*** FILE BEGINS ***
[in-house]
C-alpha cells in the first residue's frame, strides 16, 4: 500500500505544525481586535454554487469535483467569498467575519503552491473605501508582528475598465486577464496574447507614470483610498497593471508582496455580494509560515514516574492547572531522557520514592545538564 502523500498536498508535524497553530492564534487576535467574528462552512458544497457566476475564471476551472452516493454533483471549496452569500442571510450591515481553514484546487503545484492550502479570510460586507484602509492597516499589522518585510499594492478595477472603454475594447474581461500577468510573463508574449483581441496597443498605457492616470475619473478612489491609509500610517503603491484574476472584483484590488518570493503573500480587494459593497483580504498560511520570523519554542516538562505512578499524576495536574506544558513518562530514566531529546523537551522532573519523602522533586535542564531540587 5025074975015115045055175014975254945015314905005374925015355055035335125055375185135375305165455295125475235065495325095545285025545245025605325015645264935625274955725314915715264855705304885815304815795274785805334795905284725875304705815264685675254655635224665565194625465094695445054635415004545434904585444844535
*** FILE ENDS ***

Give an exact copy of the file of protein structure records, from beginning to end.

[in-house]
C-alpha cells in the first residue's frame, strides 16, 4: 500500500505544525481586535454554487469535483467569498467575519503552491473605501508582528475598465486577464496574447507614470483610498497593471508582496455580494509560515514516574492547572531522557520514592545538564 502523500498536498508535524497553530492564534487576535467574528462552512458544497457566476475564471476551472452516493454533483471549496452569500442571510450591515481553514484546487503545484492550502479570510460586507484602509492597516499589522518585510499594492478595477472603454475594447474581461500577468510573463508574449483581441496597443498605457492616470475619473478612489491609509500610517503603491484574476472584483484590488518570493503573500480587494459593497483580504498560511520570523519554542516538562505512578499524576495536574506544558513518562530514566531529546523537551522532573519523602522533586535542564531540587 5025074975015115045055175014975254945015314905005374925015355055035335125055375185135375305165455295125475235065495325095545285025545245025605325015645264935625274955725314915715264855705304885815304815795274785805334795905284725875304705815264685675254655635224665565194625465094695445054635415004545434904585444844535